...would smell as sweet, the Bard assured us.
But honestly, I'm not so sure. Just think about it - do you really believe you would be the same person you are today if you had spent your life answering to the name Sweetlove? Or Nebula? Or Godly? (In case you're wondering - I haven't made these names up. They're for REAL!)
There have been a lot of baby announcements recently in my circle - cousins, classmates, colleagues, and friends have all been queuing up for their bundles of joy at the stork's this past year. And while I have nothing against unique names (and unique spellings of regular names), some of the names I've heard have had me wondering what the parents were thinking.
Now I should clarify here that I have a high tolerance for what a normal person would consider strange names. I come from Kerala, a state famous for creating the silliest names in the country. Mallu kids either get freshly coined names based on a combination of sounds from their parents' names, or get named after a famous (usually political) figure.
So the average Aji, Biji, or Ciji doesn't even register as odd on my radar. Introduce me to Jaison and his younger brother Bison, and I won't miss a beat. Point out Abraham Lincoln Verghese and Lenin George Cherian hobnobbing at the local tea-shop and all you'll get is a bored shrug.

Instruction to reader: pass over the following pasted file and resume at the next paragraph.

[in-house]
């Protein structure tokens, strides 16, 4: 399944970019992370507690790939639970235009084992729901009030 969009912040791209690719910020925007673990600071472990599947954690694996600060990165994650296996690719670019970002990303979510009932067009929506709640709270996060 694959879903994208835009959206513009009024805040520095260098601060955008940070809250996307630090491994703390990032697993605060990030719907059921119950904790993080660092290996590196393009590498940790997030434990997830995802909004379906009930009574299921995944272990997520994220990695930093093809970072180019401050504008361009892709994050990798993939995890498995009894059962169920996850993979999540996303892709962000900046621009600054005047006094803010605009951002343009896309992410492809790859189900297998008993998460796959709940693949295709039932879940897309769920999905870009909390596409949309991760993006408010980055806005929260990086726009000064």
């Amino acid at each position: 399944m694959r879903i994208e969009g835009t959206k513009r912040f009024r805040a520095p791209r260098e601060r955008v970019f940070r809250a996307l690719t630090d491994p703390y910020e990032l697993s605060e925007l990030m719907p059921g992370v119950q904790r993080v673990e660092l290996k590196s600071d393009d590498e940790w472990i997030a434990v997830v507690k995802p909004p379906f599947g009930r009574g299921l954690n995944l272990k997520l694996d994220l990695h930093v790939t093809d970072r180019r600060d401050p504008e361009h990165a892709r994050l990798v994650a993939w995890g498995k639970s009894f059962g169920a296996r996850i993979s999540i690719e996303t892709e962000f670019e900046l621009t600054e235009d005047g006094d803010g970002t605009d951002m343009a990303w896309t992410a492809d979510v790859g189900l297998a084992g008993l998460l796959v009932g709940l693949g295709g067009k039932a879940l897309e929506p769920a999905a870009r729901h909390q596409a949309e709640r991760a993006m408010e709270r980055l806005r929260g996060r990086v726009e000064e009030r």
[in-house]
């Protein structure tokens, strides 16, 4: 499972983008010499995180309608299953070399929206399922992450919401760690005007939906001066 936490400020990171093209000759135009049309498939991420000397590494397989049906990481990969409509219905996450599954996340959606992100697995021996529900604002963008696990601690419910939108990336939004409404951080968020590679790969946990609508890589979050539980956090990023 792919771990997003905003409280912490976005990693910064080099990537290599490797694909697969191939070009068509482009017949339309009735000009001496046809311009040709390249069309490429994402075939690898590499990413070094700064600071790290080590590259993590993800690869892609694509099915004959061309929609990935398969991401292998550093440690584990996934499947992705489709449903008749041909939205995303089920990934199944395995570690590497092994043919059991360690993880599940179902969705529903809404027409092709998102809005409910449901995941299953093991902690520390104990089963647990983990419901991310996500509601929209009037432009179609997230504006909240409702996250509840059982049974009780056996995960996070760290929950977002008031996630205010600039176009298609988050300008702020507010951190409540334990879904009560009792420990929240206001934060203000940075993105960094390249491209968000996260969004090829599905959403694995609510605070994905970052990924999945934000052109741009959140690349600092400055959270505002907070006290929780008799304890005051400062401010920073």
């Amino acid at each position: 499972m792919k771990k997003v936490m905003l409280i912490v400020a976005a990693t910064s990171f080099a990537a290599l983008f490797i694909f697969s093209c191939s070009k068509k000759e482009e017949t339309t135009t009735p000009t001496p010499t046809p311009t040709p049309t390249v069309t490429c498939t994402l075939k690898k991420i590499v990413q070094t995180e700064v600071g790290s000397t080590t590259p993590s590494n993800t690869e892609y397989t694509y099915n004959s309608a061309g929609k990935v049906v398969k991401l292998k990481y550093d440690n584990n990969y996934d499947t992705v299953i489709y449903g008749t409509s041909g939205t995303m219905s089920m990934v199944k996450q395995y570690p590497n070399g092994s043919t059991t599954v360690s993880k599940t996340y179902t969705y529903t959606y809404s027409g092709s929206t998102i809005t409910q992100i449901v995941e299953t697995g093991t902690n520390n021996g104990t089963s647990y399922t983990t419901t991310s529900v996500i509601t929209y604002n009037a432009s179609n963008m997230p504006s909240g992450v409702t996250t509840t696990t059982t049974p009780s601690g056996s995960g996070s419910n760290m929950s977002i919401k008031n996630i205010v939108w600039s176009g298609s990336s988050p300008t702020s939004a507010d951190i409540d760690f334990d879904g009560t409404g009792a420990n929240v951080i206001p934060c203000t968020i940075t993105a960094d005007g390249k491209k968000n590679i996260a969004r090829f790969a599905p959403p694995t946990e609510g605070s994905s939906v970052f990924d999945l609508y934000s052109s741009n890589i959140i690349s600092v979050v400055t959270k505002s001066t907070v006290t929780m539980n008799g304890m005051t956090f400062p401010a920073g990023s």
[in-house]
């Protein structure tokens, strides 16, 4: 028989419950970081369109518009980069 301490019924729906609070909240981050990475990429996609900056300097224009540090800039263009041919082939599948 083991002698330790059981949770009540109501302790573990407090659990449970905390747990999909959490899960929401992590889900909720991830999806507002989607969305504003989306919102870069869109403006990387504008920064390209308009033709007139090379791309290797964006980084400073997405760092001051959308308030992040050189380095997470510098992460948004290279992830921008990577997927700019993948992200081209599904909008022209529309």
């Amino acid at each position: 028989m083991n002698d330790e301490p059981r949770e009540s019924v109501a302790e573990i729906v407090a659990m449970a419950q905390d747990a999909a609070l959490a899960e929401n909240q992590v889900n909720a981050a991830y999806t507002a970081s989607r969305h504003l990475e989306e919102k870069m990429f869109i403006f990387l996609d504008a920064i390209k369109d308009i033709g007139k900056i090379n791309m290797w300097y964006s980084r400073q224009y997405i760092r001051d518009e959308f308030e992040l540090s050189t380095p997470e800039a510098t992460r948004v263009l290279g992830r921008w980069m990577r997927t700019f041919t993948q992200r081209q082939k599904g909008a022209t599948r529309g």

But there are names that have shaken even my Mallu immunity. Shabby Jacob. Lousy Thomas. I kid you not - these are REAL people! And anyone who's flown by a certain popular Indian domestic airline is bound to have encountered the lovely Nymphia.
My own name was picked out of a hat, since my mom, dad, and paternal grandmom simply could not agree on a name for me. So they finally each put their favourite name into a hat and had my granddad pick one out. The chosen chit was my grandmom's choice - an ordinary, even common, Indian name, with a sweet meaning.
If I ever needed a sign that the Big Guy up there is watching out for me, this is it, considering that I could have ended up being named after an exotic Russian literary heroine (courtesy my dad) or the 55 year old matronly doctor who delivered me (my mom's choice; a name that even my grandmom thought sounded old)!
In retrospect, my shortlist of names for Moppet has quite a few candidates for the 'what-was-I-smoking-when-I-picked-that-name' prize. Maybe it was the hormones. Or the excitement. Or the fatigue. I don't know. Anyway, she's lucky that whatever caused that lapse in judgement passed before we registered her name. I actually know parents who decided 3 years after their son was born that they didn't like his name and registered him at school with a completely different name, causing much confusion all round. They finally resolved it by turning the old name into a middle initial that got dropped a few years later.
Finally, check out this link . More kids who will be changing their names as soon as they can.